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Top Senegalese Adviser Says ECOWAS Upgraded to 6th Worldwide Economic Power after Morocco Joining

Top Senegalese Adviser Says ECOWAS Upgraded to 6th Worldwide Economic Power after Morocco Joining

Wednesday, 15 November, 2017 - 12:15
Senegalese top economic adviser Mubarak Lo. Asharq Al-Awsat

Commenting on Morocco’s bid to join Economic Community of West African States (ECOWAS), Senegalese top economic adviser Mubarak Lo said that it was a matter of time and inevitable.  

In an interview with Asharq Al-Awsat, Lo said that Morocco's joining will upgrade ECOWAS to rank as the sixth economic power worldwide and turn it into a large market with a population of 340 million.

He added that in Monrovia, Liberia, on June 5, the Summit meeting of the 51st Ordinary Session of the Assembly of Heads of State and Government of ECOWAS decided “in principle” to grant Morocco’s application.

“I would like to point out that Morocco's decision to join the Economic Community of West African States (ECOWAS) is decided. The group’s heads of state adopted a preliminary decision at the Liberia Summit last June to approve Morocco’s membership bid. It is unlikely that they will back down on this unanimous decision,” said Lo.

Only minor formalities and the December signing of the convention during the Lomé summit in Togo now stand in the way of Morocco officially becoming a member of ECOWAS.

However, there are those who object to Morocco joining the economic union over geography.

The country belongs to the North African region. More so, the African Union has recommended that member states join and operate within one regional group.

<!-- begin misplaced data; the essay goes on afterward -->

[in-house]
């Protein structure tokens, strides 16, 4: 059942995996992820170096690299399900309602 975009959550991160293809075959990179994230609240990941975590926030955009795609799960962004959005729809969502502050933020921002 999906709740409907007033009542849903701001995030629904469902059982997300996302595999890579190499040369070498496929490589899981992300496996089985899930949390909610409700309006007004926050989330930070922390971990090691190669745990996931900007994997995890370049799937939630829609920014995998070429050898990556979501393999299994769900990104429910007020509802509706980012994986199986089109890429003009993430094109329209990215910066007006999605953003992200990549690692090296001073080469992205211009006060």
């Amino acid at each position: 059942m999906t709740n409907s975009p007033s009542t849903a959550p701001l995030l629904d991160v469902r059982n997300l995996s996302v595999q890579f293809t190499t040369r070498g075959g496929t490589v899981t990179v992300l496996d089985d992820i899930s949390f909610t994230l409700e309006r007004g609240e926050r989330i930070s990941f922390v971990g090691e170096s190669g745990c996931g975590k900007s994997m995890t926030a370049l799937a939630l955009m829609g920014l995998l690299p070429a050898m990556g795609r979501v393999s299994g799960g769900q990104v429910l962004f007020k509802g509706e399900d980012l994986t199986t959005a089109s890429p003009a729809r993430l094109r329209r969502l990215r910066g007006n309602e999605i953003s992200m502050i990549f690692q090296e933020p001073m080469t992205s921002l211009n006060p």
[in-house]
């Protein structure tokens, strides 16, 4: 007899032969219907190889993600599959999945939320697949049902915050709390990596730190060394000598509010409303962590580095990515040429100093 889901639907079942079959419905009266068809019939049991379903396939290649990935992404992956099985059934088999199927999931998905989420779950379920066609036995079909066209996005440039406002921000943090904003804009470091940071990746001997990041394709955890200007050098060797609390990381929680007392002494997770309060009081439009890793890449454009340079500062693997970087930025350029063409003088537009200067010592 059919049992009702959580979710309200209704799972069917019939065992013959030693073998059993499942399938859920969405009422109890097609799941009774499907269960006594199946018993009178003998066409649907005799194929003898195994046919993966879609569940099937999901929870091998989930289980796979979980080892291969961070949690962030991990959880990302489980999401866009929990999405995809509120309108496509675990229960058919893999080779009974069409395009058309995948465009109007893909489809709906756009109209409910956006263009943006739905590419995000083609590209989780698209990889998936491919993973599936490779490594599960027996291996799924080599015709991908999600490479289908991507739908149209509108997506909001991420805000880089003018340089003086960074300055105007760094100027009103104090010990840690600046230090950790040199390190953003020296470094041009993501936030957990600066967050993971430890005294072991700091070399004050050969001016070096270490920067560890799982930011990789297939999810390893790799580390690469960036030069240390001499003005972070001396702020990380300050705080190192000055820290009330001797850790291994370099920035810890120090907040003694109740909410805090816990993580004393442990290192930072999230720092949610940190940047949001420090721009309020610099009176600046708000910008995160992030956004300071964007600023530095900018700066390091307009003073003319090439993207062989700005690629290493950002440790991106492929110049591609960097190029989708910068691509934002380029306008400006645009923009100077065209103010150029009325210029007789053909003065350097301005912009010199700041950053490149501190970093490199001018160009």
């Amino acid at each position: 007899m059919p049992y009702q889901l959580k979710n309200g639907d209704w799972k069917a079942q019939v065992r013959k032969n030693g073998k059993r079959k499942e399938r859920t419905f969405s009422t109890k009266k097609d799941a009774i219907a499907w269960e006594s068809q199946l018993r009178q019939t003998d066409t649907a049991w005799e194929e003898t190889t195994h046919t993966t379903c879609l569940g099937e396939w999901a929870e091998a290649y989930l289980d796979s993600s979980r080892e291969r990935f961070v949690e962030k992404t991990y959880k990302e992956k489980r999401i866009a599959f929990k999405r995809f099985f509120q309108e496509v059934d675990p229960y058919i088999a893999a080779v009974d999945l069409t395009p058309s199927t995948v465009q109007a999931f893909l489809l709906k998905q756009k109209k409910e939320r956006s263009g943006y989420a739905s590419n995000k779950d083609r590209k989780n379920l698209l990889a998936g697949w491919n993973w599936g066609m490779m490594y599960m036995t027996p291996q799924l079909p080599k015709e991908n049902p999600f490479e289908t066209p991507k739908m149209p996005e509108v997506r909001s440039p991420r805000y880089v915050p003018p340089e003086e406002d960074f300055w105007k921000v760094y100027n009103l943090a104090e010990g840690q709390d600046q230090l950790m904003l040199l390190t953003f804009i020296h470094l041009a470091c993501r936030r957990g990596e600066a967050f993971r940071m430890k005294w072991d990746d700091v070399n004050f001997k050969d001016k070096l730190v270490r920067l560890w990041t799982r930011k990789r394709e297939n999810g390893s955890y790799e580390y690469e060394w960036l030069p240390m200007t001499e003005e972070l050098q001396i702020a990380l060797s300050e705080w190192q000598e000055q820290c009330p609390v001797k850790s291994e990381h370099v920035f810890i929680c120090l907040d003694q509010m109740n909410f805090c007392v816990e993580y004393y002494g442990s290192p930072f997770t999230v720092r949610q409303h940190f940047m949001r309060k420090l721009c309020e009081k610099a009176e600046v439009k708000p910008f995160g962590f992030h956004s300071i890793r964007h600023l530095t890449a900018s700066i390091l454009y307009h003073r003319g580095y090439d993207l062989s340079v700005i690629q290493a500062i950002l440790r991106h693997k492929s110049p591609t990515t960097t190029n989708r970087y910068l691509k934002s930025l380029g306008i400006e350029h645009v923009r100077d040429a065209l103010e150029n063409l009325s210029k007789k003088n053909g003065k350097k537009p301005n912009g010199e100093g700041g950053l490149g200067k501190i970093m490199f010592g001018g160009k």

The African Union decided on January 30, 2017 to readmit Morocco following a 33-year absence.

Morocco, which until then enjoyed the status of a sovereign Observer, announced on February 24 that it had applied to join the 15-member ECOWAS.

“West Africa’s geographical stretch extends from the Mediterranean to the Gulf of Guinea— in other words, from Morocco to Nigeria,” said Lo.

“The geographic harmony of this region can be seen by simply looking at the map,” explained Lo.

ECOWAS zones are expected to increasingly attract investments after Morocco joins.

Nevertheless, Lo spoke of the obstacles facing the establishment of a single currency for the group and proposed solutions to speed up the initiative.

He said that Morocco could possibly join in on the unified currency initiative especially when the region’s largest country, Nigeria, decides on getting involved. He also discussed prospects for regional economic integration.

When asked about fears of some parties over Morocco's products increasing competition and invading ECOWAS markets, Lo said that admitting Morocco to the group will be by accepting it as it is and with what it has to offer.

As for taking into account the establishment of special procedures and certain conditions for approving Morocco's bid.

“Preconditions are not options,” answered Lo.

“Because this (granting membership without inhibiting preconditions) is the tradition that the group has upheld since inception,” explained Lo.

“It is obvious that when a new member joins, there will be challenges on the one hand and privileges on the other,” he added.

“It is unreasonable to accept concessions only and reject challenges.”

“What is needed is a strategy to manage the transitional phase and find appropriate solutions addressing challenges entailed by the process of integration,” said Lo.

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